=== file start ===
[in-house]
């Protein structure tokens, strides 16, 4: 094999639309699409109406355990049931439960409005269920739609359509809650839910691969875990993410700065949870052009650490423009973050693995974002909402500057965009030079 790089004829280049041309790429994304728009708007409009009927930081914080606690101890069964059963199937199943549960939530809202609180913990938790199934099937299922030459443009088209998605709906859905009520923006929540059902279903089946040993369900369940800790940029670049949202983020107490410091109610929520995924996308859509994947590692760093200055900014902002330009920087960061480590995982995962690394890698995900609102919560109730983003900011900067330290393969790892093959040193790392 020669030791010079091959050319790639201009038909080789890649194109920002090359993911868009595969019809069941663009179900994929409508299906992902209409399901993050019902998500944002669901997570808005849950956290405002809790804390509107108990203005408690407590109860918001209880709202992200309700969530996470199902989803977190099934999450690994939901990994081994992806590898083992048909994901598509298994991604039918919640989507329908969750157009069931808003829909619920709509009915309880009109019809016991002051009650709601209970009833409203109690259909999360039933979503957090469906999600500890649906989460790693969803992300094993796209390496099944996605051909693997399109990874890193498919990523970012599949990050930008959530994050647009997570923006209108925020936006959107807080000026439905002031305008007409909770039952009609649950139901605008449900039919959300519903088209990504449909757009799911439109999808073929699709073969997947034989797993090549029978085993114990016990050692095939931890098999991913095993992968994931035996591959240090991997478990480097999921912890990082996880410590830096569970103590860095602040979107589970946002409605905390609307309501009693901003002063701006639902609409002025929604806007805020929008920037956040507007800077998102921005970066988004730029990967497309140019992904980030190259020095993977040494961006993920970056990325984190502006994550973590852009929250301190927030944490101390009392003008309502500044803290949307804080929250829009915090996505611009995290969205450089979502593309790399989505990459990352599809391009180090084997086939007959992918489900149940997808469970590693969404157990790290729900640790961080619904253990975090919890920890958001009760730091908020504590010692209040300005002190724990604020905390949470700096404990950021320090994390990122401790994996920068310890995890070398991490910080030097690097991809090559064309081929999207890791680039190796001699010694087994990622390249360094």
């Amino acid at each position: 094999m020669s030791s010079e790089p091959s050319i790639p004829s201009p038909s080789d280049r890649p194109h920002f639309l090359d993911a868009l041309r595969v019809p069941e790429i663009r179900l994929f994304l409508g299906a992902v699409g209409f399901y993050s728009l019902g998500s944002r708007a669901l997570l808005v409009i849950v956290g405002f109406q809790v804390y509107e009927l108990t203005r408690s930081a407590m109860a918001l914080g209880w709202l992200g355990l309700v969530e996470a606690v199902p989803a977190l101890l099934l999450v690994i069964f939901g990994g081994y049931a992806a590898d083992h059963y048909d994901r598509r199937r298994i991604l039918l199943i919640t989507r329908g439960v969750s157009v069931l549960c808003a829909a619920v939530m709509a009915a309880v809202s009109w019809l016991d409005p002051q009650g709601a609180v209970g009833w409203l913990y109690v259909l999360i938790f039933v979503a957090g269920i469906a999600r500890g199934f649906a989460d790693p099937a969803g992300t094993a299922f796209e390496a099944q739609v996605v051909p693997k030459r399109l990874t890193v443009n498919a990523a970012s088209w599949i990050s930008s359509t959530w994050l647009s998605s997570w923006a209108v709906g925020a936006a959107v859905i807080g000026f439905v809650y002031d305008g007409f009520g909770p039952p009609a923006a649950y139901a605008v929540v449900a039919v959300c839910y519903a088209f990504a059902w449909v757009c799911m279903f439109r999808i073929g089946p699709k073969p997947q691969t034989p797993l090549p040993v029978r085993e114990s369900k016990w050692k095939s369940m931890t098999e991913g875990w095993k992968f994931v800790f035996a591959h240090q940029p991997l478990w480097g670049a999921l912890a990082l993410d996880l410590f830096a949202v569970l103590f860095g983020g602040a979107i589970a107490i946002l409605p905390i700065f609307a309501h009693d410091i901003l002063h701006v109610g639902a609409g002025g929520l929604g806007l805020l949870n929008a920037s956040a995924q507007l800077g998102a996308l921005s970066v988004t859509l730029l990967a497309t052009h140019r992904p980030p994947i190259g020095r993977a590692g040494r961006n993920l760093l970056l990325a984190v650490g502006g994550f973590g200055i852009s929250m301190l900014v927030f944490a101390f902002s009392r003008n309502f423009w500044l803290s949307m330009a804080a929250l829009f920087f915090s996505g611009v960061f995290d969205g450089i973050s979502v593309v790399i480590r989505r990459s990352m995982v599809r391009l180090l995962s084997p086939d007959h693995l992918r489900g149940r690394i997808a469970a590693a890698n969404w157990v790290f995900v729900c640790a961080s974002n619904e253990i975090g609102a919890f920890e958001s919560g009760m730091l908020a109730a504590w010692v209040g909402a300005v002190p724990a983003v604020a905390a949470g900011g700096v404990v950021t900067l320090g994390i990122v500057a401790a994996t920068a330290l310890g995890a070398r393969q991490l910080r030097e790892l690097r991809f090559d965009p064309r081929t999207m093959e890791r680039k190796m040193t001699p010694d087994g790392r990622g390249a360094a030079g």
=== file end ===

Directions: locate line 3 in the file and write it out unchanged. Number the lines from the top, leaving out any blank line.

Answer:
């Amino acid at each position: 094999m020669s030791s010079e790089p091959s050319i790639p004829s201009p038909s080789d280049r890649p194109h920002f639309l090359d993911a868009l041309r595969v019809p069941e790429i663009r179900l994929f994304l409508g299906a992902v699409g209409f399901y993050s728009l019902g998500s944002r708007a669901l997570l808005v409009i849950v956290g405002f109406q809790v804390y509107e009927l108990t203005r408690s930081a407590m109860a918001l914080g209880w709202l992200g355990l309700v969530e996470a606690v199902p989803a977190l101890l099934l999450v690994i069964f939901g990994g081994y049931a992806a590898d083992h059963y048909d994901r598509r199937r298994i991604l039918l199943i919640t989507r329908g439960v969750s157009v069931l549960c808003a829909a619920v939530m709509a009915a309880v809202s009109w019809l016991d409005p002051q009650g709601a609180v209970g009833w409203l913990y109690v259909l999360i938790f039933v979503a957090g269920i469906a999600r500890g199934f649906a989460d790693p099937a969803g992300t094993a299922f796209e390496a099944q739609v996605v051909p693997k030459r399109l990874t890193v443009n498919a990523a970012s088209w599949i990050s930008s359509t959530w994050l647009s998605s997570w923006a209108v709906g925020a936006a959107v859905i807080g000026f439905v809650y002031d305008g007409f009520g909770p039952p009609a923006a649950y139901a605008v929540v449900a039919v959300c839910y519903a088209f990504a059902w449909v757009c799911m279903f439109r999808i073929g089946p699709k073969p997947q691969t034989p797993l090549p040993v029978r085993e114990s369900k016990w050692k095939s369940m931890t098999e991913g875990w095993k992968f994931v800790f035996a591959h240090q940029p991997l478990w480097g670049a999921l912890a990082l993410d996880l410590f830096a949202v569970l103590f860095g983020g602040a979107i589970a107490i946002l409605p905390i700065f609307a309501h009693d410091i901003l002063h701006v109610g639902a609409g002025g929520l929604g806007l805020l949870n929008a920037s956040a995924q507007l800077g998102a996308l921005s970066v988004t859509l730029l990967a497309t052009h140019r992904p980030p994947i190259g020095r993977a590692g040494r961006n993920l760093l970056l990325a984190v650490g502006g994550f973590g200055i852009s929250m301190l900014v927030f944490a101390f902002s009392r003008n309502f423009w500044l803290s949307m330009a804080a929250l829009f920087f915090s996505g611009v960061f995290d969205g450089i973050s979502v593309v790399i480590r989505r990459s990352m995982v599809r391009l180090l995962s084997p086939d007959h693995l992918r489900g149940r690394i997808a469970a590693a890698n969404w157990v790290f995900v729900c640790a961080s974002n619904e253990i975090g609102a919890f920890e958001s919560g009760m730091l908020a109730a504590w010692v209040g909402a300005v002190p724990a983003v604020a905390a949470g900011g700096v404990v950021t900067l320090g994390i990122v500057a401790a994996t920068a330290l310890g995890a070398r393969q991490l910080r030097e790892l690097r991809f090559d965009p064309r081929t999207m093959e890791r680039k190796m040193t001699p010694d087994g790392r990622g390249a360094a030079g």